Applying an intersectional framework to the concept of a privileged population, as a disabled, queer, neuroatypical trans woman, I am not wholly part of this population. As Pākehā, I need less protection as I am less exposed to more systems of violence as the trans women of colour I know; and as the privileged population is an uneven field rather than a definitive category, I gain certain memberships and protections for being white, but I am nonetheless a target of the normative biopolitical genocide in our society. I am a target for being disabled, and for being queer, and for being mentally ill, but the most powerful experience of it, for me, is for being all three of those as well as being trans. I mention this because I feel it is important to situate myself and my lived experience before the following discussion of how biopower is utilised in this normative genocide that leads to an overall life expectancy of around 32 – lower for trans women of colour.

Biopower is necessarily interested in demography and its control, as it is focussed around the control of life – as such, statistics around death and birth rates, life expectancies, etc, are relevant to its domain. We have a little data on trans death rates and life expectancies – done mostly within the community, for as the state-defined Other, we are a threat to the protected population rather than contributing to it. Additionally, according to normative views, transgender people do not reproduce, and so would not contribute to the life of the nation even if the state wanted us to – which it categorically does not. In the early stages of Western trans medicalisation – that is, the pathologisation of being transgender that led to it being something to be treated with medicine – sterilisation was an implicit required outcome of treatment. In fact, Sweden, for example, only recently removed enforced sterilisation from the requirements to legally change one’s sex (Nelson, 2013). In The Will to Knowledge, Foucault (1976) talks about biopower as “the right to kill those who represented a kind of biological danger to others” (p.138); the forced sterilisation of trans people is one of these rights. It enforces our sterility, our inability to contribute ‘inferior’ or dangerous genetic material to the privileged population of the state, and is an integral tool to the normative biopolitical genocide that is attempting to eradicate us.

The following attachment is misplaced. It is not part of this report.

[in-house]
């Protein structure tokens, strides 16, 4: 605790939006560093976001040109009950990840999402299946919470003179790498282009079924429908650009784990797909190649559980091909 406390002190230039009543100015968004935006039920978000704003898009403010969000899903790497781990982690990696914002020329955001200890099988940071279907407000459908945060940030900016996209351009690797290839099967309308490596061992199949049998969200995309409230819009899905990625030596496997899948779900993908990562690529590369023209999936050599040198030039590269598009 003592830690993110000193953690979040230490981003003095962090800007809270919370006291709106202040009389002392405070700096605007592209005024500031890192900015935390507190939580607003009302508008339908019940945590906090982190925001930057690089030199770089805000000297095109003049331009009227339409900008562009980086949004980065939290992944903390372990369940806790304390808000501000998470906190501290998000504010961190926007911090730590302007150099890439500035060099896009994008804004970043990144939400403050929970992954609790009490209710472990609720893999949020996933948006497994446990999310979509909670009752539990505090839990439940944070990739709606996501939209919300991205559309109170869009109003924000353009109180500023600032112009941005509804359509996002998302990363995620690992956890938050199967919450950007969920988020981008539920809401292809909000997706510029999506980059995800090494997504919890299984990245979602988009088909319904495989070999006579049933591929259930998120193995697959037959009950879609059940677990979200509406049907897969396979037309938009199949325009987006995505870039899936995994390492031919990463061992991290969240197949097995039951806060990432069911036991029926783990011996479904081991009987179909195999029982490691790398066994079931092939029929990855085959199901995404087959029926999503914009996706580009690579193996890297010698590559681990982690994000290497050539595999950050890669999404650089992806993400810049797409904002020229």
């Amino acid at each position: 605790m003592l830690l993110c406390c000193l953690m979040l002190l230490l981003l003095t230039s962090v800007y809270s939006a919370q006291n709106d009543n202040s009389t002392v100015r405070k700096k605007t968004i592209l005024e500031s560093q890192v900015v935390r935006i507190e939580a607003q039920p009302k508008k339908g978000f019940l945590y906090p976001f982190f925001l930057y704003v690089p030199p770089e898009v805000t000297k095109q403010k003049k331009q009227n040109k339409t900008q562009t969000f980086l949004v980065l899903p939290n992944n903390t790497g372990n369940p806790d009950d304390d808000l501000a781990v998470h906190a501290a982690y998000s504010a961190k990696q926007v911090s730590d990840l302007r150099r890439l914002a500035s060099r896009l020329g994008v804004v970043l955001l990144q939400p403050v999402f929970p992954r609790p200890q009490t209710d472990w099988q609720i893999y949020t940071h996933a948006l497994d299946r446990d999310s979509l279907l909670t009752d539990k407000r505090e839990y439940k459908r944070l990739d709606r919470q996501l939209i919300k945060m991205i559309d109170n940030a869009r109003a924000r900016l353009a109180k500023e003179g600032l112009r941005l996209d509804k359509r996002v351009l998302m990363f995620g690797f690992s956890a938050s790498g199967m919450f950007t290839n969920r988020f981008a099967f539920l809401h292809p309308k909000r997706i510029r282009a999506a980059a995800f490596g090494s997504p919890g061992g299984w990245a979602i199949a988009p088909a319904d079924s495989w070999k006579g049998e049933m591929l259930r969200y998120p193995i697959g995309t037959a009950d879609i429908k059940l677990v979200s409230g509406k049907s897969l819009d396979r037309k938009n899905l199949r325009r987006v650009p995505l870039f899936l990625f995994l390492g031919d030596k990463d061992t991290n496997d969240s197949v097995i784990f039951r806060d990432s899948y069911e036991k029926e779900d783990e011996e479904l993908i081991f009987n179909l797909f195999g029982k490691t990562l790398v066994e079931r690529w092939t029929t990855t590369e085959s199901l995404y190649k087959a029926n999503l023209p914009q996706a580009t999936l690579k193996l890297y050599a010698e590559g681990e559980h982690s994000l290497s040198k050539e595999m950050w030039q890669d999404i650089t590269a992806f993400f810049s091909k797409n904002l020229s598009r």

“It was the taking charge of life, more than the threat of death, that gave power its access even to the body” (Foucault, 1976, p.143)

While discourse within the trans community has shifted, popular external and ‘professional’ opinion is still a heavily medicalised one that has shifted little since the 1960s – that is, to be trans one must experience dysphoria and one must desire full medical transition (both hormone treatment and all the appropriate surgeries). This discourse is one that requires trans people to submit themselves to the medical system and thus to state surveillance and violence. We are judged on our identities and our ‘transness’ – whether we meet the very strict, very Western colonial-imperialist criteria for being trans (that is, binary, presenting extremely feminine, with no room for androgyny or genders beyond male or female). Many of us are unable to gain access to this system, and many more are immediately diagnosed with borderline personality disorder as a ‘reason’ for our discomfort with our assigned genders. In short, the healthcare system neglects us, was designed to exclude us and pathologise us. This links to Foucault’s idea of ‘indirect murder’ (1976, p.256) – Mark Kelly (2004) defines it as exposing some to “greater risks to which the body of the population would not normally be exposed” (pg.60) and applies it to contemporary societies in Racism, Nationalism and Biopolitics: “Every state does still need to make a distinction between those it keeps alive (and every state does have a welfare system and health service which work towards these ends) and those it kills (foreign enemies in war, executed criminals), together with those it merely allows to be exposed to greater risk of death (the victims of Third World famines, its own poor and elderly citizens)” (pg. 61)(emphasis mine). By simultaneously forcing us to engage with a violently exclusionary medical system as well as excluding us from that system, the state is preventing us from receiving the care it provides to its privileged population, and is engaging in indirect murder.